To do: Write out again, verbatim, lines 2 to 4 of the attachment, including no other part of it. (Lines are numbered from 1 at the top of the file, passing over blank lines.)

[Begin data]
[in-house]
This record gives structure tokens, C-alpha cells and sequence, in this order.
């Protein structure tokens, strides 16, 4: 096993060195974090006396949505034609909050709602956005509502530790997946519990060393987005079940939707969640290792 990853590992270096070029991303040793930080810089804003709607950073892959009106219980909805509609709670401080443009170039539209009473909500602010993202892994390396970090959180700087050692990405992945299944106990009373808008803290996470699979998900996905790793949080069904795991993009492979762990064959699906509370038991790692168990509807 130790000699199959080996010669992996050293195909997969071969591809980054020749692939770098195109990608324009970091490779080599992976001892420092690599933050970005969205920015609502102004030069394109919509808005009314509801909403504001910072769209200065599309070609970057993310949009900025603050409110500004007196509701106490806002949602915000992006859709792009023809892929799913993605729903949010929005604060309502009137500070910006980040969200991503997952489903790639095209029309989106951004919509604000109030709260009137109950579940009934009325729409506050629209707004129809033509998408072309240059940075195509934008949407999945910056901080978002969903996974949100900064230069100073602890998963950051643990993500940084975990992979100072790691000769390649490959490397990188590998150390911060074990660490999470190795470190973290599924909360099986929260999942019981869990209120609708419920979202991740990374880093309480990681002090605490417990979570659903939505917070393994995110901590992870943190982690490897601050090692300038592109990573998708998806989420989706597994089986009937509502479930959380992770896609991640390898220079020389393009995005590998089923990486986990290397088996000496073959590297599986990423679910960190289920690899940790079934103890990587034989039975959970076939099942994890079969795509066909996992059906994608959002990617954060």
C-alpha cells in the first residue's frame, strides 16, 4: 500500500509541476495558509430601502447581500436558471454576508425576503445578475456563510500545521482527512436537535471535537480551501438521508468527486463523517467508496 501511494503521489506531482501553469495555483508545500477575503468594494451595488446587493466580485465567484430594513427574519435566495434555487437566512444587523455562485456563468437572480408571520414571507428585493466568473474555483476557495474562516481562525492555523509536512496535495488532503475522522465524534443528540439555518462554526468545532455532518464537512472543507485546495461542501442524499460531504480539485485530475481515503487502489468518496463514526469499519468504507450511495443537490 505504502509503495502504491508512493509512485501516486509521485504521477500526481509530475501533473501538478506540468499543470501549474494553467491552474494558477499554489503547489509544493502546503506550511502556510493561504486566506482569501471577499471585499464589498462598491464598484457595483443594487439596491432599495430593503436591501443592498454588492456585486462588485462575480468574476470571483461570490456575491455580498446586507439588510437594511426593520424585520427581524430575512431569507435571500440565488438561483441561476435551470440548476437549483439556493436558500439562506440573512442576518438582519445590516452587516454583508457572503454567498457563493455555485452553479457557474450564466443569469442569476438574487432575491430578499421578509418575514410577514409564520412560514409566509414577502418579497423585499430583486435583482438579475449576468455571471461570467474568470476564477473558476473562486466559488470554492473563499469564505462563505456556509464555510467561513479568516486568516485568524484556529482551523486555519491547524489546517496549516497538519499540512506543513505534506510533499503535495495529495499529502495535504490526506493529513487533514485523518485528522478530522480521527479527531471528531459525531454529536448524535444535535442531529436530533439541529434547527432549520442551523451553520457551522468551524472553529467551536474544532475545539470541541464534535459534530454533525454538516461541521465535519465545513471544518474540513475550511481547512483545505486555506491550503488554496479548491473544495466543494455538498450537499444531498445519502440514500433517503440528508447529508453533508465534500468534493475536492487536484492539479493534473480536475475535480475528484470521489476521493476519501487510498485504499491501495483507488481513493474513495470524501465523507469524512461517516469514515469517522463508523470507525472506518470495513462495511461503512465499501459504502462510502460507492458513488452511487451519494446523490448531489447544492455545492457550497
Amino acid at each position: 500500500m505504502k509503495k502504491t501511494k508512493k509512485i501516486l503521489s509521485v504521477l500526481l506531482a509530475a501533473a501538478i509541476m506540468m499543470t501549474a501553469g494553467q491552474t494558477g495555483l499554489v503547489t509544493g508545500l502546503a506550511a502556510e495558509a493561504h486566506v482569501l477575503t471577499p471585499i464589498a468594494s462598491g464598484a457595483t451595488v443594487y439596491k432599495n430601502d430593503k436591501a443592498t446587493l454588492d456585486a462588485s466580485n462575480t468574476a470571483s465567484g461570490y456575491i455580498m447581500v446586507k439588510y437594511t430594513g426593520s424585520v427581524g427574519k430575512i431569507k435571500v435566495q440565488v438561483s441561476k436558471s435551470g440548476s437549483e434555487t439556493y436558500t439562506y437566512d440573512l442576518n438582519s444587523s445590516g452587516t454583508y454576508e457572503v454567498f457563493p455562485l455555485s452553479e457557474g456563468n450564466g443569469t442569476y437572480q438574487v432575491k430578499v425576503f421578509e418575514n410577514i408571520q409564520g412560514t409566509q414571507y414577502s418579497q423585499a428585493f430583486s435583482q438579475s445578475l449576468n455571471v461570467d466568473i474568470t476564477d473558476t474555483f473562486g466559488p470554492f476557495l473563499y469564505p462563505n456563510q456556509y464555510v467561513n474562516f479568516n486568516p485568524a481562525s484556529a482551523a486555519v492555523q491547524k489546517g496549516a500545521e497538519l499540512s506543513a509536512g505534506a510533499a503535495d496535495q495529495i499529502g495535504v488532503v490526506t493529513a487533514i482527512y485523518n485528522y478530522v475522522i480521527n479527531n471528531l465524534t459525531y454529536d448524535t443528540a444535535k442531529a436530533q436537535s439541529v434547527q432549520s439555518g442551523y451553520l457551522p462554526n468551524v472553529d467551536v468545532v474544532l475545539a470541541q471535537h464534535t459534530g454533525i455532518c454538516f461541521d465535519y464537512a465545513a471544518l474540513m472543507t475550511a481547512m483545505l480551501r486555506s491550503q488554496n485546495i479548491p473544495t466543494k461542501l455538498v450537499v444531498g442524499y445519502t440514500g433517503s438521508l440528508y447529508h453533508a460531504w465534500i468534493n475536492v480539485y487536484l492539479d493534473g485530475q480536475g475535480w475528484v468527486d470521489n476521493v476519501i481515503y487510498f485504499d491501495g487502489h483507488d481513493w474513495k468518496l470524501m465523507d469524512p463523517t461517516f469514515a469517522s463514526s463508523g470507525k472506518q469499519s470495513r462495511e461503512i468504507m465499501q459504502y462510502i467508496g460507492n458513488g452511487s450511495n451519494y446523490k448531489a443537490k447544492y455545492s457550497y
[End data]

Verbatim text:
This record gives structure tokens, C-alpha cells and sequence, in this order.
């Protein structure tokens, strides 16, 4: 096993060195974090006396949505034609909050709602956005509502530790997946519990060393987005079940939707969640290792 990853590992270096070029991303040793930080810089804003709607950073892959009106219980909805509609709670401080443009170039539209009473909500602010993202892994390396970090959180700087050692990405992945299944106990009373808008803290996470699979998900996905790793949080069904795991993009492979762990064959699906509370038991790692168990509807 130790000699199959080996010669992996050293195909997969071969591809980054020749692939770098195109990608324009970091490779080599992976001892420092690599933050970005969205920015609502102004030069394109919509808005009314509801909403504001910072769209200065599309070609970057993310949009900025603050409110500004007196509701106490806002949602915000992006859709792009023809892929799913993605729903949010929005604060309502009137500070910006980040969200991503997952489903790639095209029309989106951004919509604000109030709260009137109950579940009934009325729409506050629209707004129809033509998408072309240059940075195509934008949407999945910056901080978002969903996974949100900064230069100073602890998963950051643990993500940084975990992979100072790691000769390649490959490397990188590998150390911060074990660490999470190795470190973290599924909360099986929260999942019981869990209120609708419920979202991740990374880093309480990681002090605490417990979570659903939505917070393994995110901590992870943190982690490897601050090692300038592109990573998708998806989420989706597994089986009937509502479930959380992770896609991640390898220079020389393009995005590998089923990486986990290397088996000496073959590297599986990423679910960190289920690899940790079934103890990587034989039975959970076939099942994890079969795509066909996992059906994608959002990617954060």
C-alpha cells in the first residue's frame, strides 16, 4: 500500500509541476495558509430601502447581500436558471454576508425576503445578475456563510500545521482527512436537535471535537480551501438521508468527486463523517467508496 501511494503521489506531482501553469495555483508545500477575503468594494451595488446587493466580485465567484430594513427574519435566495434555487437566512444587523455562485456563468437572480408571520414571507428585493466568473474555483476557495474562516481562525492555523509536512496535495488532503475522522465524534443528540439555518462554526468545532455532518464537512472543507485546495461542501442524499460531504480539485485530475481515503487502489468518496463514526469499519468504507450511495443537490 505504502509503495502504491508512493509512485501516486509521485504521477500526481509530475501533473501538478506540468499543470501549474494553467491552474494558477499554489503547489509544493502546503506550511502556510493561504486566506482569501471577499471585499464589498462598491464598484457595483443594487439596491432599495430593503436591501443592498454588492456585486462588485462575480468574476470571483461570490456575491455580498446586507439588510437594511426593520424585520427581524430575512431569507435571500440565488438561483441561476435551470440548476437549483439556493436558500439562506440573512442576518438582519445590516452587516454583508457572503454567498457563493455555485452553479457557474450564466443569469442569476438574487432575491430578499421578509418575514410577514409564520412560514409566509414577502418579497423585499430583486435583482438579475449576468455571471461570467474568470476564477473558476473562486466559488470554492473563499469564505462563505456556509464555510467561513479568516486568516485568524484556529482551523486555519491547524489546517496549516497538519499540512506543513505534506510533499503535495495529495499529502495535504490526506493529513487533514485523518485528522478530522480521527479527531471528531459525531454529536448524535444535535442531529436530533439541529434547527432549520442551523451553520457551522468551524472553529467551536474544532475545539470541541464534535459534530454533525454538516461541521465535519465545513471544518474540513475550511481547512483545505486555506491550503488554496479548491473544495466543494455538498450537499444531498445519502440514500433517503440528508447529508453533508465534500468534493475536492487536484492539479493534473480536475475535480475528484470521489476521493476519501487510498485504499491501495483507488481513493474513495470524501465523507469524512461517516469514515469517522463508523470507525472506518470495513462495511461503512465499501459504502462510502460507492458513488452511487451519494446523490448531489447544492455545492457550497